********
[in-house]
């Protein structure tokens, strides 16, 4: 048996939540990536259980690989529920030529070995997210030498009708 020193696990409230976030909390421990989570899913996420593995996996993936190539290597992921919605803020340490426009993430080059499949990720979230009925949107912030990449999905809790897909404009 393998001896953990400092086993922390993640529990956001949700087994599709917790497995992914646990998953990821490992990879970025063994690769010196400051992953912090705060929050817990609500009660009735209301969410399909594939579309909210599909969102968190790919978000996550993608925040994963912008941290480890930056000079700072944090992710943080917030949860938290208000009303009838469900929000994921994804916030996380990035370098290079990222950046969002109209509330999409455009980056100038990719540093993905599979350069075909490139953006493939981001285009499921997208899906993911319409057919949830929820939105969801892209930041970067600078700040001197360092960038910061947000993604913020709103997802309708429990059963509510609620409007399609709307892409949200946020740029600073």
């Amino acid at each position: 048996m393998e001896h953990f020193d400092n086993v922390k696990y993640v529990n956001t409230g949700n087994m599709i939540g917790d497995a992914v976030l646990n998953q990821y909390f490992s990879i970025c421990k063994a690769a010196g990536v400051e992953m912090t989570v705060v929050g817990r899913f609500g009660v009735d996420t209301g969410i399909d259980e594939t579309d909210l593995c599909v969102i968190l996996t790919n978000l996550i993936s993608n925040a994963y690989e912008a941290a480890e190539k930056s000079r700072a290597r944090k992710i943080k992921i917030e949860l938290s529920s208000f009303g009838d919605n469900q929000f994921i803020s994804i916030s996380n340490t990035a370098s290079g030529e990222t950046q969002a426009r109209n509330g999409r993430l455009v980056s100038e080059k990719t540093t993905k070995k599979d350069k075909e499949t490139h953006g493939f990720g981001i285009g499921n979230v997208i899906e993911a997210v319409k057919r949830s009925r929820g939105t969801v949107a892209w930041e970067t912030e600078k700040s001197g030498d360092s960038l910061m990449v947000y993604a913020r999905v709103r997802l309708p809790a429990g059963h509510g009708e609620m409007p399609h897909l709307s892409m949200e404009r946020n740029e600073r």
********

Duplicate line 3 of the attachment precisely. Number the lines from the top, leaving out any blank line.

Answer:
């Amino acid at each position: 048996m393998e001896h953990f020193d400092n086993v922390k696990y993640v529990n956001t409230g949700n087994m599709i939540g917790d497995a992914v976030l646990n998953q990821y909390f490992s990879i970025c421990k063994a690769a010196g990536v400051e992953m912090t989570v705060v929050g817990r899913f609500g009660v009735d996420t209301g969410i399909d259980e594939t579309d909210l593995c599909v969102i968190l996996t790919n978000l996550i993936s993608n925040a994963y690989e912008a941290a480890e190539k930056s000079r700072a290597r944090k992710i943080k992921i917030e949860l938290s529920s208000f009303g009838d919605n469900q929000f994921i803020s994804i916030s996380n340490t990035a370098s290079g030529e990222t950046q969002a426009r109209n509330g999409r993430l455009v980056s100038e080059k990719t540093t993905k070995k599979d350069k075909e499949t490139h953006g493939f990720g981001i285009g499921n979230v997208i899906e993911a997210v319409k057919r949830s009925r929820g939105t969801v949107a892209w930041e970067t912030e600078k700040s001197g030498d360092s960038l910061m990449v947000y993604a913020r999905v709103r997802l309708p809790a429990g059963h509510g009708e609620m409007p399609h897909l709307s892409m949200e404009r946020n740029e600073r």